OBERLIN, OHIO. — Oberlin, Ohio -- A basic law of ecology is that living things are tightly dependent on one another, often in ways that are not easy to imagine.
Who, for example, would have predicted that when the last dodo was killed in 1675, that death would lead to the slow extermination of the tambalocoque tree, whose fruits germinate only after passing through the dodo's digestive system? Now no natural stands of tambalocoque younger than 300 years can be found.
Or who would have predicted that clear-cutting tropical rain- forests would so significantly alter local weather patterns that the tropical rainforest biome itself and its vast diversity of life might not survive?
Such interactions are worth noting because of the possible ramifications of a phenomenon that ecologists have just begun to document. Mushrooms worldwide appear to be in a catastrophic state of decline.
Throughout Europe, in countries with terrains as diverse as Holland, Germany, Austria, Czechoslovakia, Poland and England, wild mushrooms are becoming increasingly difficult to find. Those fungi that are found are significantly smaller than those found years ago. Preliminary data suggest that the same troubling situation is occurring throughout North America as well. The decline has been so precipitous that biologists have begun to refer to it as a mass extinction.
The two obvious explanations for the demise of the mushrooms -- habitat destruction and over-picking of edible types by an ever growing human population -- have been ruled out. Sophisticated sampling schemes designed by ecologists control for the fact that there is less land available for wild mushrooms; they have been declining at a rate that far exceeds the rate at which land is being developed. The fact that the decline has affected both edible and inedible mushrooms equally indicates that humans hunting for tasty treats are not the main cause of the problem.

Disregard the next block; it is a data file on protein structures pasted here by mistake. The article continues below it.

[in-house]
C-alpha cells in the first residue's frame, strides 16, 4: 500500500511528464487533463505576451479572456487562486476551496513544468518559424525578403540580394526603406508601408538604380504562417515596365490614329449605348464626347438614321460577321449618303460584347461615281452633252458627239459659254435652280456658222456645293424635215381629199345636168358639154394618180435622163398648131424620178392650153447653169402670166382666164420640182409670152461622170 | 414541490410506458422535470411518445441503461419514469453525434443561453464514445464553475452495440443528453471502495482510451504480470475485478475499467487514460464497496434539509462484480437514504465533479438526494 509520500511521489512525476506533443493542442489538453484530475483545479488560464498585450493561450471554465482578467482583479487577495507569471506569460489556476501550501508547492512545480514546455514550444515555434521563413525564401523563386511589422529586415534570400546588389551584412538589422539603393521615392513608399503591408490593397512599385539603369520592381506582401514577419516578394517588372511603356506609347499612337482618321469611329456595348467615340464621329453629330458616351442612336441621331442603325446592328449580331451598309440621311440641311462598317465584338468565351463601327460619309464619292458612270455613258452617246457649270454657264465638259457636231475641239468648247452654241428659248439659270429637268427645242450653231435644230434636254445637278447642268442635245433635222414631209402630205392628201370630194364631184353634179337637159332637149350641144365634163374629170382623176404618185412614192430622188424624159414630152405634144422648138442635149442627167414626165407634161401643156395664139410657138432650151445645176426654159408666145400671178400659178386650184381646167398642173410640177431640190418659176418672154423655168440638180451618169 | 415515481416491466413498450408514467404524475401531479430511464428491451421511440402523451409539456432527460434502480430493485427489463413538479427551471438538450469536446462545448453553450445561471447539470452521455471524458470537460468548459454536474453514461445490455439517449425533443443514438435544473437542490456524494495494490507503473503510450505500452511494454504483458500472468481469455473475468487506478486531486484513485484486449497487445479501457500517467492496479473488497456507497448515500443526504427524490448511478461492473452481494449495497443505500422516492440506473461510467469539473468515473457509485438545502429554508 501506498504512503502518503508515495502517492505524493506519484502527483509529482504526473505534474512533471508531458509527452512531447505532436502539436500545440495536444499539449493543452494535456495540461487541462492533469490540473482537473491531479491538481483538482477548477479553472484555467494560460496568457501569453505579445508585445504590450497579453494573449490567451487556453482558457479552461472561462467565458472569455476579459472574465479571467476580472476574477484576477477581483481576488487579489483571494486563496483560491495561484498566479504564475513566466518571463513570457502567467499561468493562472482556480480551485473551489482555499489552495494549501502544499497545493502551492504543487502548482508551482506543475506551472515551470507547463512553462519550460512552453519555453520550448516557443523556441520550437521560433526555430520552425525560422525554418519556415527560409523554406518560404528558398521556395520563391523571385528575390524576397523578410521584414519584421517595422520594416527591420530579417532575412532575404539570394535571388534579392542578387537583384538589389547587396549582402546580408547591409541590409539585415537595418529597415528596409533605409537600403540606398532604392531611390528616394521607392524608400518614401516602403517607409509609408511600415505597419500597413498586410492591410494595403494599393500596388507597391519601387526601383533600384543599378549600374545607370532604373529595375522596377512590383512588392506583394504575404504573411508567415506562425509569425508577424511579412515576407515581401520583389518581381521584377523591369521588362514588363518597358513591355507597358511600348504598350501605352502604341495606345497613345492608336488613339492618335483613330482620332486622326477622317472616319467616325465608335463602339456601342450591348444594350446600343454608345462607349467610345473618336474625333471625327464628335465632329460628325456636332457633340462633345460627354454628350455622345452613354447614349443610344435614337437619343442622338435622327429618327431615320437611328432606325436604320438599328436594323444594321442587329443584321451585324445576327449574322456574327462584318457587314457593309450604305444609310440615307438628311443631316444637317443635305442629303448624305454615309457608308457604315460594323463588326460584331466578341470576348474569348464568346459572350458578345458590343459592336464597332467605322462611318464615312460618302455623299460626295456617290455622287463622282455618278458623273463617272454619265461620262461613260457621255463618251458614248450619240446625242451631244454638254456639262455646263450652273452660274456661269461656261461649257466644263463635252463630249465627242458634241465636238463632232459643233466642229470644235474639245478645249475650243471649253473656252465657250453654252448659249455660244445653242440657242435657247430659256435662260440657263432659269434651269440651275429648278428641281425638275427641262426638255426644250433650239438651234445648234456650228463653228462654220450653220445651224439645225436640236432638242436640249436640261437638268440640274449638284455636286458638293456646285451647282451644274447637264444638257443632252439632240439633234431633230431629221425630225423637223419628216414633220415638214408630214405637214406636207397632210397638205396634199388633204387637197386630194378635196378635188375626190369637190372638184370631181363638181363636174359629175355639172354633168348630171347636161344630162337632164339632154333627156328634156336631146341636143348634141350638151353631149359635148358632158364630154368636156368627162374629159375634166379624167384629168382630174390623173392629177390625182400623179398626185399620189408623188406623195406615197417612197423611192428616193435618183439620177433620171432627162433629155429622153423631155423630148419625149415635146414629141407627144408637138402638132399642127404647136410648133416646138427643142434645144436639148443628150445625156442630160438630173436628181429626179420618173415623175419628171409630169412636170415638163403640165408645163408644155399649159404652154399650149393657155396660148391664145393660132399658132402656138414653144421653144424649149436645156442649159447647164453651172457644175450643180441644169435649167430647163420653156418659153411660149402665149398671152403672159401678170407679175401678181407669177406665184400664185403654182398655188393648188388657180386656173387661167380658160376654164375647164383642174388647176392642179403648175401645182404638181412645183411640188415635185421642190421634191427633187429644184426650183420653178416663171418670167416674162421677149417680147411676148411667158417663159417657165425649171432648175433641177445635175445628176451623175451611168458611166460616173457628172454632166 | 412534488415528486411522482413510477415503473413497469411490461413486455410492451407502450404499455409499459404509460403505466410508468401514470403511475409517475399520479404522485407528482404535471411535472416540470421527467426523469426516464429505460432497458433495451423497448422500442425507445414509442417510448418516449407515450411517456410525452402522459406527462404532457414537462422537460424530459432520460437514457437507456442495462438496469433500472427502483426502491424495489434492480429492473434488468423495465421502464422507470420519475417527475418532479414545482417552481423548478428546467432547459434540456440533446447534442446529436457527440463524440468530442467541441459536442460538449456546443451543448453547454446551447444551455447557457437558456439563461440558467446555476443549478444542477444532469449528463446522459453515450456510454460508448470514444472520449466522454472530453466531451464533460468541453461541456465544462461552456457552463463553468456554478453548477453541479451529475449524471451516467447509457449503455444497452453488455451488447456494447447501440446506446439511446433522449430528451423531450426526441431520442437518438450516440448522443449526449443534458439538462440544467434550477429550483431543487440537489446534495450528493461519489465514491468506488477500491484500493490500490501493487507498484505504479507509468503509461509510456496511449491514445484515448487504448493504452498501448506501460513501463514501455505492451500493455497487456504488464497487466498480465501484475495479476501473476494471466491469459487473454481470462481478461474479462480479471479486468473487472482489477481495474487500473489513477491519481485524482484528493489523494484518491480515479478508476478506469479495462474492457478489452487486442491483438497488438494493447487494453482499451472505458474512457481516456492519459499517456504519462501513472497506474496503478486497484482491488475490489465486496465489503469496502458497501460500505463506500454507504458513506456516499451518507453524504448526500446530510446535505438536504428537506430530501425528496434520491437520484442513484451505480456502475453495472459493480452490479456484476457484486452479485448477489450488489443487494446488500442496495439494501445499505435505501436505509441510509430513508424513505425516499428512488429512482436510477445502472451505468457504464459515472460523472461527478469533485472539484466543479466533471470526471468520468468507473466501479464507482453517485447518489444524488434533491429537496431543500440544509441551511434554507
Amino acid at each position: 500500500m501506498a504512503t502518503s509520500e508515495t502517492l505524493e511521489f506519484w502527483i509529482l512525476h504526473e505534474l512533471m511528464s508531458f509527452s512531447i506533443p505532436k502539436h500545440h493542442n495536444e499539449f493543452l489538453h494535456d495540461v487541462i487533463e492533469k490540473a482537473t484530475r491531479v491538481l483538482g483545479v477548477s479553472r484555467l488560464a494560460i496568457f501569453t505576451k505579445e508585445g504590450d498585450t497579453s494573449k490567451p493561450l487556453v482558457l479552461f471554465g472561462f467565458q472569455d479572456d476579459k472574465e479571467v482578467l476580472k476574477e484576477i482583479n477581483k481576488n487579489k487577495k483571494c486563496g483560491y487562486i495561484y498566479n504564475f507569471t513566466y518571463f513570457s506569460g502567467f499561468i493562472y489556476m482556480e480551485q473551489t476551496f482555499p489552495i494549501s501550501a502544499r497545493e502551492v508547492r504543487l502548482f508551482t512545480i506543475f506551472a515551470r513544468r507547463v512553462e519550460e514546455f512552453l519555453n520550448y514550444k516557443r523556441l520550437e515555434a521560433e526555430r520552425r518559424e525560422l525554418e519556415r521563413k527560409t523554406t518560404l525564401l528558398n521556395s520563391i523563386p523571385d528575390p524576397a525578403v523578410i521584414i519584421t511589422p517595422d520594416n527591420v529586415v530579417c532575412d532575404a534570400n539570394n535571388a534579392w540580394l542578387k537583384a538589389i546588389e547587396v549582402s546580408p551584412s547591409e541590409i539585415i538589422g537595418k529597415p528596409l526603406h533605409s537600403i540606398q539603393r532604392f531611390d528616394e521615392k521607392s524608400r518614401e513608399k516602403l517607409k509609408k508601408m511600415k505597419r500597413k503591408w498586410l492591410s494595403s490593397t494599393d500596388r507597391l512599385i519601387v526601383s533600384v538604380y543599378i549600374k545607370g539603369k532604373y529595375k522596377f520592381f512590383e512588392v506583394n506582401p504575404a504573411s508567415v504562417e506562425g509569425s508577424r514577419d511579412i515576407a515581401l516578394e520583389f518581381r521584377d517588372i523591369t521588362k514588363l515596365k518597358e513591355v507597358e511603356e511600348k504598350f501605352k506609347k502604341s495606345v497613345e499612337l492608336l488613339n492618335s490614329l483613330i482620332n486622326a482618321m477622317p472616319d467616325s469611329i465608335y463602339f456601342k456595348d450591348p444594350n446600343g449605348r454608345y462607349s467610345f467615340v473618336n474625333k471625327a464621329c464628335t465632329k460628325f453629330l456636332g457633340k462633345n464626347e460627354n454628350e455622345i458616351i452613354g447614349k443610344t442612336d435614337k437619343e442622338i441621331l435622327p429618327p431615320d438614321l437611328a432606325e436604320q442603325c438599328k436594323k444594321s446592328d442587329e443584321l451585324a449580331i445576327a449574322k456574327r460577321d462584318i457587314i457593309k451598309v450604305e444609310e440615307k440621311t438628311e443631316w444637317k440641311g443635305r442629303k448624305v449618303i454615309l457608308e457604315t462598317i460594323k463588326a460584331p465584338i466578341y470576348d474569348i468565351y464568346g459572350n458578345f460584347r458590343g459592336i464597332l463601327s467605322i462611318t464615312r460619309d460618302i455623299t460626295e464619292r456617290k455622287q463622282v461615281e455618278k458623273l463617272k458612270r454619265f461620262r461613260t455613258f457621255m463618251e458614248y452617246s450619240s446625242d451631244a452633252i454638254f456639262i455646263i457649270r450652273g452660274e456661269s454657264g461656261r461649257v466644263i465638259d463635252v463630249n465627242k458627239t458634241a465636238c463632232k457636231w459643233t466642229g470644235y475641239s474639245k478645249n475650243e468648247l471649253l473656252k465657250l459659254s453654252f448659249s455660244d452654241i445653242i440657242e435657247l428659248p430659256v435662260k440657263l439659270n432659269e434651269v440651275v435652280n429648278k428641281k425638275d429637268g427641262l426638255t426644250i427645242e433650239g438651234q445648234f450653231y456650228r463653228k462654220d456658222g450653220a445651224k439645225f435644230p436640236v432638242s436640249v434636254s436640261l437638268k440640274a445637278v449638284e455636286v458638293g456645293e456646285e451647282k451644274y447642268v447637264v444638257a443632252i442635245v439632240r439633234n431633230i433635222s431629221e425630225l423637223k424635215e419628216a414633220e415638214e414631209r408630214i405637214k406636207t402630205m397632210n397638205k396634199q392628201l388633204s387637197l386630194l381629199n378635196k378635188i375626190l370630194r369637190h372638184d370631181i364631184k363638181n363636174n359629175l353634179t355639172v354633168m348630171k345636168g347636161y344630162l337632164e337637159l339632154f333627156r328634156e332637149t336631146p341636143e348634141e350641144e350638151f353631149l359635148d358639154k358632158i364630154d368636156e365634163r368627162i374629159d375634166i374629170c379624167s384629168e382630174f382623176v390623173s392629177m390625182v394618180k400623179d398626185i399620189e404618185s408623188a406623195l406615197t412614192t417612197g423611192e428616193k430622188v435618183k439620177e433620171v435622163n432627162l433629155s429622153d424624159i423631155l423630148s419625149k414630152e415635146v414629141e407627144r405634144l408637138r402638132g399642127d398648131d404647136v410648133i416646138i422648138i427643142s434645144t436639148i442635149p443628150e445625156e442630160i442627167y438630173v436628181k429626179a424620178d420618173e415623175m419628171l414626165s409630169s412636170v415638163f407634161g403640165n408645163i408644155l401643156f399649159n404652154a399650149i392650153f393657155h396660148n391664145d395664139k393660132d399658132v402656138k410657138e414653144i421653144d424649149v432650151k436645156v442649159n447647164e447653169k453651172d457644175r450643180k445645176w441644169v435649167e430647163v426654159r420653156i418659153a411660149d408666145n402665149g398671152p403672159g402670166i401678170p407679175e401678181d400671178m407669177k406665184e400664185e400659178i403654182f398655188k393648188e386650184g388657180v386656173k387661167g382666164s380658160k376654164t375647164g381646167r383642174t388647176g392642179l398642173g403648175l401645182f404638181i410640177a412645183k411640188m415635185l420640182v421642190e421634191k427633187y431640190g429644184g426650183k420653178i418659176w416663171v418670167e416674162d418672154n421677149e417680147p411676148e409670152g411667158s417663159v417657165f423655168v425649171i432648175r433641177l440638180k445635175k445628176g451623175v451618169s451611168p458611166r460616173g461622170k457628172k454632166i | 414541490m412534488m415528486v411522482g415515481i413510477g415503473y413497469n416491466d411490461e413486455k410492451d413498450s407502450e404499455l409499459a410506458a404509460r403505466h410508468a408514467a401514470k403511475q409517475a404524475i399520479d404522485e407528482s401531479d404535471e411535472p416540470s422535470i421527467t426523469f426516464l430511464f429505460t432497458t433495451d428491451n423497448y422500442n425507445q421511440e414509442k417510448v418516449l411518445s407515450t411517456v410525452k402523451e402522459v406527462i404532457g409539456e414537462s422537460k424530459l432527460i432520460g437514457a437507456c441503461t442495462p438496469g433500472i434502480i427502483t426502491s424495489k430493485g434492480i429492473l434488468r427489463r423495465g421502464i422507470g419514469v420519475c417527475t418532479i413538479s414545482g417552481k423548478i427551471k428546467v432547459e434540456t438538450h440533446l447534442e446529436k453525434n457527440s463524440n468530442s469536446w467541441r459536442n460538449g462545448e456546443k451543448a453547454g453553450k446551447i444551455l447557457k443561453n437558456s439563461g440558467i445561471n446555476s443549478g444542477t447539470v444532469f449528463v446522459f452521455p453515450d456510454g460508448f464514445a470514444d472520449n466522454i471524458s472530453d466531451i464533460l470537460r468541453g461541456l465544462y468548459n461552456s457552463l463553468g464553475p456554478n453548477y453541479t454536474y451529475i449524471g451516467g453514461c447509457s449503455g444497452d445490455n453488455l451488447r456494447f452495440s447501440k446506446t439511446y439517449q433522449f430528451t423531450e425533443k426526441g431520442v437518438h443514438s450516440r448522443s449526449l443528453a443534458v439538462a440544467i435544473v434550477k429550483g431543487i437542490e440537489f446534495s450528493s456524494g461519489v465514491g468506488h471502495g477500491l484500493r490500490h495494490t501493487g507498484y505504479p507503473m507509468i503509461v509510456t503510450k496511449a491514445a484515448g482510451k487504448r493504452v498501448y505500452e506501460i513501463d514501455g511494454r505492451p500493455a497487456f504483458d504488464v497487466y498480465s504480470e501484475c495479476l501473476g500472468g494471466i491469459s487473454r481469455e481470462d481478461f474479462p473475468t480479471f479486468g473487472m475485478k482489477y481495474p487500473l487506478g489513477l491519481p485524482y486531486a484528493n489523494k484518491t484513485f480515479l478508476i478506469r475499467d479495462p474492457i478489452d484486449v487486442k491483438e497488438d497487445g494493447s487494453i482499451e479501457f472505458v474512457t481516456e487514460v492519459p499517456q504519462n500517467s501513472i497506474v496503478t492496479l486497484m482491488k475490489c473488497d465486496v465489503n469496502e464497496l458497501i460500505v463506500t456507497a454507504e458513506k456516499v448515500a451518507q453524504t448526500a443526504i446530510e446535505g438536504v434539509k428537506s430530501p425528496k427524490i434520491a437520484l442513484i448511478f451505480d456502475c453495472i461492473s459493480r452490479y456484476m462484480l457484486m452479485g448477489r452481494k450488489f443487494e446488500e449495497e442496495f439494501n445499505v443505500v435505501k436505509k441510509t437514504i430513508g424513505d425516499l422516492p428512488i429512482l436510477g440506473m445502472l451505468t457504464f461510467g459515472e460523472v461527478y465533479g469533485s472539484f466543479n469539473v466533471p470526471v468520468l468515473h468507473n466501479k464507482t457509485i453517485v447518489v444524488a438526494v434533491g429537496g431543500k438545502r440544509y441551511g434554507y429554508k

The loss of wild mushrooms worldwide might not seem like that big a deal, but the consequences may well be grave because of the way those fungi interact with other life forms. If the mushrooms die off, ecologists fear that our forests may not be far behind. Many mushrooms live in close association with trees; the mushrooms provide the trees with water and minerals while the trees supply the mushrooms with carbohydrates. The mushrooms' underground filaments often extend much deeper into the soil than do the roots of trees, thus making available to trees resources that would otherwise be unusable.
Ecologists have found that trees lacking mushrooms are significantly more susceptible to environmental stress than those growing with the fungi. Eef Arnolds, an ecologist specializing in mushrooms at the Agricultural University of the Netherlands thinks that ''severe frost or drought could lead to a mass dying of trees.''
Although the cause of the decline has not been pinpointed, most experts believe that the mushrooms are responding to abnormal atmospheric levels of nitrogen, sulfur and ozone. Dr. Arnolds suggests that in Holland the main culprit appears to be excessive nitrogen applied as fertilizer to agricultural fields. Once again it appears that we are seeing the unpredicted effects of our wanton pollution of our environment.
If the experts are correct about the cause of the decrease in mushroom populations, the mushrooms can provide us with some very critical information and insight. Like the canaries that miners used to bring into mine shafts to warn of a lack of breathable air, these small indicator species are warning us about the state of our planet. We can only hope that collectively we have enough sense to begin to pay attention.
Michael Zimmerman is associate dean of the College of Arts and Sciences at Oberlin College.